Telehealth overcomes the geographical barriers to accessing healthcare

Doctor2Go TeamMobile Health, Telehealth Industry Research

We have nearly 3.85M mobile phone connections in NZ as of 30 June 2017. Every one of these mobiles has a data connection. Why is this important? Because in 2017, 124,000 adults did not visit a GP because of lack of transport, but they all have a mobile.

Doctor2Go lets you use your mobile to contact a GP

Mobile Phone Connections in New Zealand

Every year over 100,000 New Zealanders can’t see a GP when they need to because they cannot travel. Which is why to address this, we designed our product to work on low-cost consumer devices. The Doctor2Go telehealth service facilitates virtual visits with a healthcare professional. This access allows patients to speak with a doctor or registered nurse about their health concerns without the expenses incurred by travelling to a healthcare provider. This is particularly beneficial for people living in rural communities where the closest medical centre can often be kilometres away, and for those who for some reason or other cannot or are unable to use public transport.

Patients with chronic medical conditions can be monitored by the Doctor2Go Medical Team. Telehealth services like Doctor2Go take the stress out of medical visits. According to the Ministry of Health, for the period 2012-2017 between 101,000 and 124,000 people could not visit a GP because they lacked transport.

Doctor2Go lets you use your mobile to contact a GP

How many New Zealanders didn’t visit a GP due to transport

This is an important problem for which telehealth could be the solution. The advantages of using a telehealth service such as Doctor2Go include:

Convenience. We cut out all of the unnecessary factors that impede access to timely healthcare such as the time taken to get to a facility; waiting in the waiting room; talking to the doctor; and planning transport there and back. With telehealth access, patients have the convenience of speaking with their doctor right on their computer, phone, or tablet. And they can do this without having to worry about getting back late to work, or being late for their appointments.

Lower costs. Costs associated with transport can be avoided. The Doctor2Go nurse can schedule appointments for employees at their places of work during working hours so that they do not miss out on work time or income.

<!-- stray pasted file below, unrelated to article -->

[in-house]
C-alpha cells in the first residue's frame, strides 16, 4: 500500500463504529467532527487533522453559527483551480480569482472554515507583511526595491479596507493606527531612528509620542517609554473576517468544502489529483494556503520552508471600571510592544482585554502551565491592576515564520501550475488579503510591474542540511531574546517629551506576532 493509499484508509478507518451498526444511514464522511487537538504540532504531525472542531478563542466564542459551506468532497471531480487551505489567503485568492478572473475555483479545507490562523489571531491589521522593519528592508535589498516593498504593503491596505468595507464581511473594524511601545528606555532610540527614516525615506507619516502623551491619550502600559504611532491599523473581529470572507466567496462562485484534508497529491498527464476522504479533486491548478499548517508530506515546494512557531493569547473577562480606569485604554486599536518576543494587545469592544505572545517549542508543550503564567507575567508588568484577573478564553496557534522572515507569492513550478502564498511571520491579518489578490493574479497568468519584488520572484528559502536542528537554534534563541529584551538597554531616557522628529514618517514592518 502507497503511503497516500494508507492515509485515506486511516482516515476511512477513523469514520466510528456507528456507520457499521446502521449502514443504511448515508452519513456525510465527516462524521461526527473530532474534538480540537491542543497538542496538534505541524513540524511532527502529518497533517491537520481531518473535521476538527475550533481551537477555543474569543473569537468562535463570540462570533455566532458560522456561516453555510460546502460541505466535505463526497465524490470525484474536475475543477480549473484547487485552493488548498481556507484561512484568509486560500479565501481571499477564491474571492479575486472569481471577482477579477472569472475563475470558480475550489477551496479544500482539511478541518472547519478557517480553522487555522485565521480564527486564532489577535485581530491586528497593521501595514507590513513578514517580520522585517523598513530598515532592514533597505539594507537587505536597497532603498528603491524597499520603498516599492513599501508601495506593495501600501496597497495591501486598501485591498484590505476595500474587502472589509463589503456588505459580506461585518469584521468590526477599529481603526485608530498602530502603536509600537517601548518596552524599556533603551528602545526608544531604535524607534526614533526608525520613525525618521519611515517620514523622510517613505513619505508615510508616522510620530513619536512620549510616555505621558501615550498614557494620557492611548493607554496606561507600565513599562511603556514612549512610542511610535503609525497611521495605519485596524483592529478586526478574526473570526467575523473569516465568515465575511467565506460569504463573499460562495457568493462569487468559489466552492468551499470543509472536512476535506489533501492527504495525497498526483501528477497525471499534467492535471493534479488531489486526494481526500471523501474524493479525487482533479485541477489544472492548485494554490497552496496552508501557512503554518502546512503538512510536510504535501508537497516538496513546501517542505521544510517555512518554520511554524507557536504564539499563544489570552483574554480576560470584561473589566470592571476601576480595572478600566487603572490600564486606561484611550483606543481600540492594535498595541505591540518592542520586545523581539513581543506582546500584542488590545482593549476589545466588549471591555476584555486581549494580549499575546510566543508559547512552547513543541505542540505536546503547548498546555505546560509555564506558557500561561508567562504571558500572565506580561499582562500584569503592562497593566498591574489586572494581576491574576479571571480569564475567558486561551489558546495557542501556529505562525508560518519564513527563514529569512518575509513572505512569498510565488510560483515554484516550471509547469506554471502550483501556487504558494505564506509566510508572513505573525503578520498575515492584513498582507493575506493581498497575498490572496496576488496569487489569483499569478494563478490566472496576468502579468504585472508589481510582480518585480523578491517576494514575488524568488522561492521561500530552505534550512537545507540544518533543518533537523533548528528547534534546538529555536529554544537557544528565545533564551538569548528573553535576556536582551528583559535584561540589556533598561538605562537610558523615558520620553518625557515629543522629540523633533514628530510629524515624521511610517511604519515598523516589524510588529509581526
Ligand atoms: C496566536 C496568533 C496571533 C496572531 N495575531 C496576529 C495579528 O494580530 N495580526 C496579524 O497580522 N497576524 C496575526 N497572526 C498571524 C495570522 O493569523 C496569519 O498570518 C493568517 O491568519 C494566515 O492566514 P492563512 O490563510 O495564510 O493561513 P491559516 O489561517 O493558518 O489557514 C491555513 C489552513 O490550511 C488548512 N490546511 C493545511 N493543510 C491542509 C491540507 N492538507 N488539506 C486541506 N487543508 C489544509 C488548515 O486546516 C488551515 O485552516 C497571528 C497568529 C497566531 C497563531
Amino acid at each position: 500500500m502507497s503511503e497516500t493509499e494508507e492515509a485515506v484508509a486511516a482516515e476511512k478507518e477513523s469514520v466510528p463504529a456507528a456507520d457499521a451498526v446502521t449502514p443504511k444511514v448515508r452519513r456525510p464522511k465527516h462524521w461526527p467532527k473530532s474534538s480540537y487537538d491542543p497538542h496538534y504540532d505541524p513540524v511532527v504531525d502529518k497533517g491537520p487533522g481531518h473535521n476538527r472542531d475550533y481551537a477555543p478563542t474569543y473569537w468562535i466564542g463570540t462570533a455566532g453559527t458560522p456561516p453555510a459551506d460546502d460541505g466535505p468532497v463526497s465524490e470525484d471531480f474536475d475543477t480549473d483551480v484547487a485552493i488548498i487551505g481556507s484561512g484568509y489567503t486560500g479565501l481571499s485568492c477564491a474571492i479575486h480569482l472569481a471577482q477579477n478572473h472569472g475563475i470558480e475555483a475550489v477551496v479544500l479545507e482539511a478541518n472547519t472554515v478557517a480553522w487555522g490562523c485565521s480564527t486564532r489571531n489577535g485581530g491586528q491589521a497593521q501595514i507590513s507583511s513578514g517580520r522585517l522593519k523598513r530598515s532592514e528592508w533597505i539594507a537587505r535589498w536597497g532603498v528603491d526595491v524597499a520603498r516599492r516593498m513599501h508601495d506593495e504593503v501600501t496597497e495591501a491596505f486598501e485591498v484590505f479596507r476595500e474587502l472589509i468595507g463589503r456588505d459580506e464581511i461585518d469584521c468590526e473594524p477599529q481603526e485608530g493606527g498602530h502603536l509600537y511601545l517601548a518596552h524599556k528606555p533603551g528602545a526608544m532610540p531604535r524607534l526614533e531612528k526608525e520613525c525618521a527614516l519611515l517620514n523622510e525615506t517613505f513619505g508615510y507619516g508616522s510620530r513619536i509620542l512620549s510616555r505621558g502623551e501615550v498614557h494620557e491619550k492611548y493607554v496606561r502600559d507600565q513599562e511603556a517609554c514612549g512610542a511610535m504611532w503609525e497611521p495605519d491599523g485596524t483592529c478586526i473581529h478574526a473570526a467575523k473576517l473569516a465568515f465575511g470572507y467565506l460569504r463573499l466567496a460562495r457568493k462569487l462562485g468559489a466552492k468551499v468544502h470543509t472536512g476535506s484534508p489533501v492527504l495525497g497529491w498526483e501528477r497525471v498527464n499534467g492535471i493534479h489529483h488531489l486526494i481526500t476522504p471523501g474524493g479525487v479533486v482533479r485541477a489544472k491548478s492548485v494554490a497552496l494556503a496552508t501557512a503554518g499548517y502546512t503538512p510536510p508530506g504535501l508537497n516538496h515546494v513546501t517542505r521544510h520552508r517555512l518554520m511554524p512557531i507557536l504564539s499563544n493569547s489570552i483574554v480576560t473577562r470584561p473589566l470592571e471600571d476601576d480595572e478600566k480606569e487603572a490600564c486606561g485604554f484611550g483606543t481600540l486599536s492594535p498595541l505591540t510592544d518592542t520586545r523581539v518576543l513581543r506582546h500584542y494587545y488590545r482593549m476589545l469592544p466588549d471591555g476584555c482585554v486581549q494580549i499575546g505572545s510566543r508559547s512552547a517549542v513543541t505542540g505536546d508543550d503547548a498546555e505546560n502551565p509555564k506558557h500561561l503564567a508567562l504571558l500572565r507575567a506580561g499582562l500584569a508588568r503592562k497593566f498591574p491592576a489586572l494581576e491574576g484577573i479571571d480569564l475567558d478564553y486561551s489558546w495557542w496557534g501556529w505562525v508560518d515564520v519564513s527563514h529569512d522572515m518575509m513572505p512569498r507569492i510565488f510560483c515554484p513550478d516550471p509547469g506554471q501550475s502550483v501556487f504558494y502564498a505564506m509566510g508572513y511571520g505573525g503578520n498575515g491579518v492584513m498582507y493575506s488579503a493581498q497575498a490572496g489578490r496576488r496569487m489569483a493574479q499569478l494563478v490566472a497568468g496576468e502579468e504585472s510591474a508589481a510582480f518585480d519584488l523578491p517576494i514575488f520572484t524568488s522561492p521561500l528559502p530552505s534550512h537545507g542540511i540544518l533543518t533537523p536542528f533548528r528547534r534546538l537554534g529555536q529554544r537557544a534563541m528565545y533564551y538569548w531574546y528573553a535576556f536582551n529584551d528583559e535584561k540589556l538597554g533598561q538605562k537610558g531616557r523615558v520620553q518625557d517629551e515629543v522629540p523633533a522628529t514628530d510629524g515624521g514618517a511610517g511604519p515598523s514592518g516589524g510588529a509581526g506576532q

Greater access. Patients living in small towns have limited GP options and those living in rural areas may need to travel for several hours to find a medical practitioner. Telemedicine allows access of quality healthcare to every patient regardless of location.

Better Health. When patients are able to see a doctor as often as needed without facing the challenges of getting to a doctor’s office, they can better manage their medication, lifestyle and chronic conditions. Additionally, their overall quality of life can improve. This is particularly important for those with compromised immune systems, who need not bear the added worry of waiting in a room filled with disease-causing vectors.

Early Detection. Because patients have access to healthcare 24/7, preventative measures can be put in place early in the process. Progress of disease can be arrested in the early stages before it becomes more difficult and costly to treat.

Why should so many New Zealanders have to go through such difficulty in accessing healthcare services because of factors external to their healthcare needs? With Doctor 2Go, we can eliminate factors like geographical and temporal barriers. Gaining access to the Doctor 2Go telehealth platform is as simple as connecting via mobile phone, tablet, or computer. Unimpeded access to healthcare services equates to satisfactory health outcomes and therefore a healthier population.

References

Deshpande, V. (2017). Who bears the costs and receives the benefits of Telehealth?
Accessed 12/04/2018.

Rehm, J. (2016). Telemedicine: The cost-effective future of Healthcare.
Accessed 12/04/2018.

CIS (2017). What are the advantages of Telemedicine for patients.
Accessed 12/4/2018.